Q3: Can linear control stabilize an unstable nonlinear process? If so, over what operating
range?
The above questions Q2 and Q3 entail a number of specific research directions that will be
elaborated on in section 5
Si debar 1 – Th e n eed f or con t r ol of n on l i n ear pr ocesses
Over t he lat est few decades, st udies on nonlinear cont r ol have gener at ed a voluminous
3
body of wor k, wit hin bot h chemical engineer ing and ot her disciplines ( Bequet t e, 1991;
Rawlings et al. , 1994; Kumar and Daout idis, 1999 and Chr ist ofides, 2001b – emphasis on
geomet r ic cont r ol of dist r ibut ed par amet er syst ems; Henson and Sebor g, 1997 – collect ion
of various cont ribut ions on nonlinear syst ems; Krst ic et al. , 1995 – emphasis on
backst epping; Khalil, 1992; Slot ine and Li, 1991; Nij meij er and van der Schaft , 1990 and
I sidor i, 1999 – emphasis on geomet r ic cont r ol; Vidyasagar , 1993; de Figueir edo and Chen,
1993; Brocket t , 1996) .
I t is int er est ing t o not e t hat an ear ly academic publicat ion t hat int r oduced what
t oday would be called nonlinear MPC, explicit ly r ecognized and dealt wit h t he issue of
nonlinear it y f or model based cont r ol of a dist illat ion column t hr ough on line opt imizat ion
( Rafal and St evens, 1968) .
Nonlinear it y, by definit ion r efer r ing t o absence of linear it y, can manifest it self in
var ious ways, such as nonlinear dynamics, const r ai nt s ( sat ur at ion nonlinear it y) and
changing modes of oper at ion ( see also Pear son ( 1999) f or an int er est ing classif icat ion of
nonlinear behavior ) . While such nonlinear it ies ar e widespr ead, exper ience indicat es t hat
t hey do not always r equir e nonlinear cont r ol. On t he ot her hand, impor t ant cases ar e also
known ( e. g. , polymer pr oduct ion changeover policies ( Pavilion, 2001; Young, 2001) ) f or
which nonlinear cont r ol pr ovides t angible advant ages.
Discussed below ar e indust r ially impor t ant cases for which nonlinear it y is usually
pr esent and, consequent ly, knowing whet her linear or nonlinear cont r ol is adequat e would
pr ovide obvious benef it s.
 Biochemical pr oduct ion of chemicals. Enzyme kinet ics ( e. g. , Michaelis Ment en) depend
nonlinear ly on susbst r at e concent r at ion. Wit h t he r apidly incr easing impor t ance of
biot echnology, cont r ol of pr ocesses t hat pr oduce and separ at e chemicals wit h t he aid of
r eact ions in living cells will have obvious implicat ions.
 Syst ems oper at i ng near const r ai nt s ( e. g. , pet r oleum r efining, nat ur al gas pr ocessing) .
The sat ur at ion nonlinear it y r ender s const r ained MPC nonlinear , even if t he model
employed is linear . While const r ained MPC wit h linear model has been amply validat ed
in indust r ial pr act ice, t r ansit ion t o const r ained MPC wit h nonlinear model is all but t r ivial
and r equir es car ef ul j ust if icat ion and execut ion.
 Non r out ine oper at ion sit uat ions ( e. g. , st ar t  ups, shut  downs, change over s, f lar es,
r elief valve emissions) . These ar e ext r emely impor t ant as t he main cont r ibut or s t o
saf et y, qualit y, r esour ce use, and envir onment al pr oblems ( Allen and Shonnar d, 2001) .
Because a pr ocess moves far fr om a st eady st at e dur ing non r out ine oper at ion,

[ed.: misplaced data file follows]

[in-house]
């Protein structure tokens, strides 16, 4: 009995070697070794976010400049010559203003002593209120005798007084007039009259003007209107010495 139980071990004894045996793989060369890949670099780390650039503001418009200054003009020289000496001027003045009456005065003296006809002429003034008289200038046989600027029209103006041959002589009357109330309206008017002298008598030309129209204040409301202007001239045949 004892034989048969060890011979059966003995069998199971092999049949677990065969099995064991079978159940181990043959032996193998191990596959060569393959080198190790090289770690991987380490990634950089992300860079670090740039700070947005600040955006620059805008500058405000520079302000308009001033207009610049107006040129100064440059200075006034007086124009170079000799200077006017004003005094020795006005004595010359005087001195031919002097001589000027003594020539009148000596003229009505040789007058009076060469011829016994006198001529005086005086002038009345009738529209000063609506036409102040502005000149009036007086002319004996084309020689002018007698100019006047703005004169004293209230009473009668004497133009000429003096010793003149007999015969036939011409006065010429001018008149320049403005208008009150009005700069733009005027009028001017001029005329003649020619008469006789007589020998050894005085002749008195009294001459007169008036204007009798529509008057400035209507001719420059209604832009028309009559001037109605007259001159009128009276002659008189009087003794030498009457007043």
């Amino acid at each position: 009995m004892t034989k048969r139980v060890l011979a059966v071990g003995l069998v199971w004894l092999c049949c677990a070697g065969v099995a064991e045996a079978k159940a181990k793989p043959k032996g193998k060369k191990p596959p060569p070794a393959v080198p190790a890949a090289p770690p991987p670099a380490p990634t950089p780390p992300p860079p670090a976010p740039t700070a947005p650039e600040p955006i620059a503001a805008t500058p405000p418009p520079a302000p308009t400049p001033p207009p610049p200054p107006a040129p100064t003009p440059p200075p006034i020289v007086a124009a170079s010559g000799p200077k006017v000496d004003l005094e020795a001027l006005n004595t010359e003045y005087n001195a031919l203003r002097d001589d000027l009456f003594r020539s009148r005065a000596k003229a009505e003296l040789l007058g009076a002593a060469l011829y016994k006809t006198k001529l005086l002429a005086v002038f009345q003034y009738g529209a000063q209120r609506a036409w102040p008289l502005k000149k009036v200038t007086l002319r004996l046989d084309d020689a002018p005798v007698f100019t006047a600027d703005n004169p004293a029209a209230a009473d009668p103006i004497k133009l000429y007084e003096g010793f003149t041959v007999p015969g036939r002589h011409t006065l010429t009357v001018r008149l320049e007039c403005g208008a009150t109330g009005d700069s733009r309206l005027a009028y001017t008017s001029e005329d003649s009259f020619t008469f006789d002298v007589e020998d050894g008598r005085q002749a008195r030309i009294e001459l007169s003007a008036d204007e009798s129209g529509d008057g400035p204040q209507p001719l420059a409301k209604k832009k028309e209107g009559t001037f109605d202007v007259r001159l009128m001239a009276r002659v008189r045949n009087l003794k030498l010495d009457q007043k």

nonlinear behavior is usually pr onounced.
 Nonl i near di st r i but ed pr ocess syst ems ( Kumar and Daout idis, 1999; Chr ist ofides,
2001b) such as cont r ol of spat ial pr of iles ( CVD, et ching, cr yst al gr owt h, packed bed
r eact or s) cont r ol of size dist r ibut ions ( aer osol pr oduct ion and par t iculat e pr ocesses ( Chiu
and Chr ist ofides, 1999) , cr yst allizat ion ( Br aat z and Hasebe, 2001) , emulsion
polymer izat ion, cell cult ur es ( Daout idis and Henson, 2001) ) , cont r ol of fluid flows
( mixing, wave suppr ession, dr ag r educt ion, separ at ion delay, cont r ol of mat er ial
micr ost r uct ur e ( t hin f ilm gr owt h, nano st r uct ur ed coat ings pr ocessing) .
 Bat ch pr ocesses, par t icular ly impor t ant f or t he pr oduct ion of f ine chemicals and
phar maceut icals.
2 Mot i v at i ng Ex ampl es
As already suggested, the main thesis of the proposed research is that lack of linearity in the
behavior of a process to be controlled does not necessarily make nonlinear control
indispensable. On the other hand, the nature of process nonlinearity may make linear control
completely inadequate and may require nonlinear control of a kind that may not even be
immediately obvious. The following two examples make the case (for more details and other
4
interesting examples see Eker and Nikolaou, 2001).
2.1 Example 1 – (The right) linear control may be adequate for a nonlinear process
Consider the exothermic reaction A B → in a system of two jacketcooled continuous stirred
tank reactors (CSTR) in series (Henson and Seborg, 1990). The concentration of the reactant at
the exit of the second CSTR, C
A2
, is the controlled
variable, and the coolant flow rate q
c
(common for both
reactors) is the manipulated variable.
Figure 1 – Openloop responses of C
A2
(in
deviation form) to q
c
step change of +9.3, for
(a) the nonlinear system of two CSTRs (dashed
line) and (b) its linearized model around the
nominal steady state
3
5.3 10 × mol/L (solid
line).
The stepresponse simulation in Figure 1 demonstrates
that the openloop system is “fairly nonlinear”.
Figure 2 – Closedloop responses of C
A2
to
pulse setpoint change
3
4.2 10
−
+ × mol/L for (a)
the nonlinear process with linear IMC (filter
time constant 1 λ · ) (dashed line), and (b) the
ideal linear IMC loop (solid line).